Army Corps conducts feasibility study on Folly Beach

U.S. Army Corps of Engineers
Published Aug. 25, 2020
Bulldozer pushes sand from the ocean to the shore.

The U.S. Army Corps of Engineers evaluates coastal resiliency solutions for Folly Beach through a coastal flood risk management study.

Beach erosion and storm surges are constant threats along the Atlantic coast. The Lowcountry has experienced coastal storm flooding problems with regularity in the last 100 years. Folly Beach is no exception. Accordingly, the U.S. Army Corps of Engineers is reevaluating what can be done to provide a more resilient coastal flood risk management solution through the Folly Beach Feasibility Study.

The study is revaluating the current 50-year project on Folly Beach, which has been impacted by the increased frequency of recent major storm events. The study will determine if a reformulated 50-year project is warranted for construction before the end of the current project, which ends in 2043. Should a new project be recommended by the Corps and authorized by Congress, it would supersede the existing project.

“This study and construction could preserve the longevity of the beach and the town,” said local resident Eric Warren at a public meeting. “It will help to protect the residents, the Charleston community, and the revenue from tourism in Folly Beach.”

Normally, in the past (and in the future), a Folly Beach study would have been performed by the Charleston District. However, because the Charleston District received several studies in the 2018 emergency supplemental funding after Hurricane Irma, the Wilmington District volunteered to help since, at that time, they had no studies in the North Carolina area. This was a good fit since the Wilmington District is a coastal district in the South Atlantic Division with proximity to the Charleston team and its historical knowledge of Folly Beach.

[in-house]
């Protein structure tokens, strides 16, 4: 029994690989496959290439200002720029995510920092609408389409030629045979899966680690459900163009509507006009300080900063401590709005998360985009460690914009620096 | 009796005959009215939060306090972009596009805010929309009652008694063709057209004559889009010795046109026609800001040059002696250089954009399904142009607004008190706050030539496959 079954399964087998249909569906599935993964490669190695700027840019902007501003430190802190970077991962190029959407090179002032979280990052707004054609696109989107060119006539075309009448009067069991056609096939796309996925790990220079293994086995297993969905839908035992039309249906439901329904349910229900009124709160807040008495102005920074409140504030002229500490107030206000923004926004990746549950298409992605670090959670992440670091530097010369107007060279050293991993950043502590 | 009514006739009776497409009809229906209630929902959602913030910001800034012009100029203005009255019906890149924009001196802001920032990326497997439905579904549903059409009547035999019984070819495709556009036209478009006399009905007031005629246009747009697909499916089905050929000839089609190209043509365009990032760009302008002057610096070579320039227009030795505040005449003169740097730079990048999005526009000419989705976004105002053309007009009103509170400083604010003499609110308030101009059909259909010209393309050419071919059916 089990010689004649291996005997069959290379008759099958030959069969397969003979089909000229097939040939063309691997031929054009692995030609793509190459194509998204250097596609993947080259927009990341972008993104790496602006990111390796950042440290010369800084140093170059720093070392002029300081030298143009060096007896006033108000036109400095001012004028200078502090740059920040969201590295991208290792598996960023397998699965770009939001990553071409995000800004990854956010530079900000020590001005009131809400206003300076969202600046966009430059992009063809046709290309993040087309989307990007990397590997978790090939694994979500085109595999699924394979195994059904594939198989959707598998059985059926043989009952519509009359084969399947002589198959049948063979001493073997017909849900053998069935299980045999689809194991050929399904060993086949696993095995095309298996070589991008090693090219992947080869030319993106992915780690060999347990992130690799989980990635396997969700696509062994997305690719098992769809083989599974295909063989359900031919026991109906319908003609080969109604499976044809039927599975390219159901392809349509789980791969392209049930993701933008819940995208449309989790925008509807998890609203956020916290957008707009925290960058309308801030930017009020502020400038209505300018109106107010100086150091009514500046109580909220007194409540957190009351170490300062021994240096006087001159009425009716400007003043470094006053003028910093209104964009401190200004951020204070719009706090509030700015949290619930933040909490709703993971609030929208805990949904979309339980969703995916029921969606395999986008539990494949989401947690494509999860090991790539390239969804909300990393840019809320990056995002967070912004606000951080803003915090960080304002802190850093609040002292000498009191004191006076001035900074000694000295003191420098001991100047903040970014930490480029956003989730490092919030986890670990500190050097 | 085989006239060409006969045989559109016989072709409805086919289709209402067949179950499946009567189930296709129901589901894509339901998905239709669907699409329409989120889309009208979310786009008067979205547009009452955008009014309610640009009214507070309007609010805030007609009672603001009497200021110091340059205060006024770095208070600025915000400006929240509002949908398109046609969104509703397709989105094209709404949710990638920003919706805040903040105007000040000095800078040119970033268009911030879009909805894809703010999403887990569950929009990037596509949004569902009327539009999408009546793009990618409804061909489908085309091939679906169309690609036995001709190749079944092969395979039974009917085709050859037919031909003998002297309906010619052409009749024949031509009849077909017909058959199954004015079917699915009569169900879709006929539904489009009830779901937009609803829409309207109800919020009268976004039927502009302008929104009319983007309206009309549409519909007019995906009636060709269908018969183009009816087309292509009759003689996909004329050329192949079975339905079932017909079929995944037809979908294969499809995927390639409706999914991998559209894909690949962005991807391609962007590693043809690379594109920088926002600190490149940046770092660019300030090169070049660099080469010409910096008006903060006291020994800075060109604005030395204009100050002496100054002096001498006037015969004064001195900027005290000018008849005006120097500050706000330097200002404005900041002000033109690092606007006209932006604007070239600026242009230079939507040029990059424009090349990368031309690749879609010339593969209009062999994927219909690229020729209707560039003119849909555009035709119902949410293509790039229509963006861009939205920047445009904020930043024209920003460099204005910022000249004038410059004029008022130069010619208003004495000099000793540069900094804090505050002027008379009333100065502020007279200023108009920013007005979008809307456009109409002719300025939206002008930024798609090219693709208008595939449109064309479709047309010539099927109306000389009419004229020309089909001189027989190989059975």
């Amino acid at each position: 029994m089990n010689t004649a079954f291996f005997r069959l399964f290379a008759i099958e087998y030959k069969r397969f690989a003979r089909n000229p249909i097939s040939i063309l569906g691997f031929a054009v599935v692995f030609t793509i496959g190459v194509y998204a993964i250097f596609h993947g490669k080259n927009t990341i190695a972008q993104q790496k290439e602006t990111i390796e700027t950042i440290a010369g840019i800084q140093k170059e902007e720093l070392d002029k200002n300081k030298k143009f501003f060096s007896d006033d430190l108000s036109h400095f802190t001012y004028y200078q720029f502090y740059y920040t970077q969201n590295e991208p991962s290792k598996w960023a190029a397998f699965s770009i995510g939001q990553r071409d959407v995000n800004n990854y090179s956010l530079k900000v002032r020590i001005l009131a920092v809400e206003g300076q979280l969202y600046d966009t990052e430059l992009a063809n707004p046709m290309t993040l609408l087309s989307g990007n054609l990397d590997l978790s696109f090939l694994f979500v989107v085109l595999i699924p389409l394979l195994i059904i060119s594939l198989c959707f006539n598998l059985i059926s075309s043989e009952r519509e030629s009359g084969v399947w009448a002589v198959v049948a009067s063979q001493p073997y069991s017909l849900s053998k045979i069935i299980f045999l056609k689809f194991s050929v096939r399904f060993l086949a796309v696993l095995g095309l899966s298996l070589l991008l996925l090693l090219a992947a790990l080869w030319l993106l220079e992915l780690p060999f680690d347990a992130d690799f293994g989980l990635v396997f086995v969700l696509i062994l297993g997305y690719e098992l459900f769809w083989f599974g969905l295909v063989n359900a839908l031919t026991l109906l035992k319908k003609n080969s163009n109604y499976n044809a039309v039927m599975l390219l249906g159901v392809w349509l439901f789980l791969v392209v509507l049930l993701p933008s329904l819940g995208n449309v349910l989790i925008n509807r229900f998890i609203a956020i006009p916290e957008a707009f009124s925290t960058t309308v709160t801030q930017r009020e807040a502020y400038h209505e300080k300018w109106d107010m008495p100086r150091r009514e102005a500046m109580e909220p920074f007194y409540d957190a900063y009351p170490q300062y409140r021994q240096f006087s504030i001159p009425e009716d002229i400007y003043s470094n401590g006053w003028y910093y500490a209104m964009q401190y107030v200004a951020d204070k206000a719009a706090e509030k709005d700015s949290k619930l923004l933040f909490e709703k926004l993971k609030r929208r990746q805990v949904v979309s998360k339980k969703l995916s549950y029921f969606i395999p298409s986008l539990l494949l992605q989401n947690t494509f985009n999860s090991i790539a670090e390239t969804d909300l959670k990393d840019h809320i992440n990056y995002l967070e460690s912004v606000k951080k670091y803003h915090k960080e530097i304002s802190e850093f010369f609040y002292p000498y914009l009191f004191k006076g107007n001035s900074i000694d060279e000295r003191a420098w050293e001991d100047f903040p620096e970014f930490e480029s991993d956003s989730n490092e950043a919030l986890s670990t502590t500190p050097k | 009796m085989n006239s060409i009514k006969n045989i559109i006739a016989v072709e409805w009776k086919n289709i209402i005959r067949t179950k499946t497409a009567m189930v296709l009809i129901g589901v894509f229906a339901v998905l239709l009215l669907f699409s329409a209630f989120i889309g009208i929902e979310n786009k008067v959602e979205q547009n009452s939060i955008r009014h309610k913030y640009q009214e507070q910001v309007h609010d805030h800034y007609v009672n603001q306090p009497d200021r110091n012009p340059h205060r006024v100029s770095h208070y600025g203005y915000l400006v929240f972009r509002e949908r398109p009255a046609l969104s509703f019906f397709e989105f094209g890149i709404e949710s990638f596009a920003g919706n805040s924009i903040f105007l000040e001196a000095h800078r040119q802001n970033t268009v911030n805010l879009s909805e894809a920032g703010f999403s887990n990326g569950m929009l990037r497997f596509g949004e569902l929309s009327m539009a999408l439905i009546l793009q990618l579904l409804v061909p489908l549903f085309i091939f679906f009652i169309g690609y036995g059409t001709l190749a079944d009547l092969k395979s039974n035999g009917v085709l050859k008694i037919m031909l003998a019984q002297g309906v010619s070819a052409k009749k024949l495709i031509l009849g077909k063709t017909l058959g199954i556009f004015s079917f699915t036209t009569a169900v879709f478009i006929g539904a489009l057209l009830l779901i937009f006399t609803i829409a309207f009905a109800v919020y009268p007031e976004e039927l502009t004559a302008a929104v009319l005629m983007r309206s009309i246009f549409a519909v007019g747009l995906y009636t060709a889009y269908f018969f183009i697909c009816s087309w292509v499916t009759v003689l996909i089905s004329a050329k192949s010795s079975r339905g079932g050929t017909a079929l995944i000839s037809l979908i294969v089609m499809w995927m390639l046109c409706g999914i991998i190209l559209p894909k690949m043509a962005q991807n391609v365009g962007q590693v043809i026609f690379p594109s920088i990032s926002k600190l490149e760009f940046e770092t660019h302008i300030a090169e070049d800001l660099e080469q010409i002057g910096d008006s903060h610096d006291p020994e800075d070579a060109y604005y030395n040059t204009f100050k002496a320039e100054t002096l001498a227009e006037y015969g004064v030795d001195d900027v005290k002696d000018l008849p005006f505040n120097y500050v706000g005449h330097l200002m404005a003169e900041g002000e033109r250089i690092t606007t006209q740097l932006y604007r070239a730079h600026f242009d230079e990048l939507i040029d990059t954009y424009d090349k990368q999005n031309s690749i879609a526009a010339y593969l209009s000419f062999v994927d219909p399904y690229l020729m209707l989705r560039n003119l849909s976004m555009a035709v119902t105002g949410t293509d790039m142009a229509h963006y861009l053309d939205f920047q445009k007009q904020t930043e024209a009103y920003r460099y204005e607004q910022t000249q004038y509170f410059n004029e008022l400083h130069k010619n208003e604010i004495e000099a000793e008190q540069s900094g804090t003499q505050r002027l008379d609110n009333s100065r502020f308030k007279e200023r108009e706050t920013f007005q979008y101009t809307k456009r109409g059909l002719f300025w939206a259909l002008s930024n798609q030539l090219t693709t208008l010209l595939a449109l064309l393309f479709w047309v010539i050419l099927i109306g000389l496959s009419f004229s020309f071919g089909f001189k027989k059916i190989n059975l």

This 100% federally-funded study is to be completed within three years and evaluate possible actions intended to provide long-term risk reduction from coastal storms on Folly Beach. This study is evaluating alternatives for structural measures while providing a holistic approach to beach erosion storm surge based on engineering, economic, and environmental analysis. The Corps is also factoring in potential sea level rise over the next 50 years and ensuring that there is enough beach-quality sand available to provide renourishment over that same time period.

The Wilmington District released the Draft Feasibility Study in mid-August. The draft report recommends continued beach nourishment, which will provide protection until approximately 2074. The Corps is looking for comments from the public for 30 days after release of the draft report and will host a virtual public workshop with the Town of Folly Beach. The public can access the documents and get the information for the workshop at

After the public comment period, the Wilmington District will review and address all comments in preparation for a final report in 2021. The final report will need approval from the Chief of Engineers before it can be sent to Congress for possible authorization and appropriation.

Folly Beach has a distinctive 15% non-federal construction cost share with the federal government due to the impact the federally-constructed jetties have on Folly Beach. Back in the late-1800’s, the Corps built jetties on both sides of the Charleston Harbor Entrance Channel to facilitate maintenance of channel depth and allow ships to come into port with ease. The jetties still serve that purpose and exponentially reduce yearly dredging costs in the harbor, but they also have an impact on the natural drift of sand down the coast to Folly Beach. Pursuing a more resilient coastal storm risk management project will provide economic benefits at the national, state, and local levels.

This project is a perfect example of how Corps districts work together to accomplish the overall mission and should serve as a benchmark for future studies.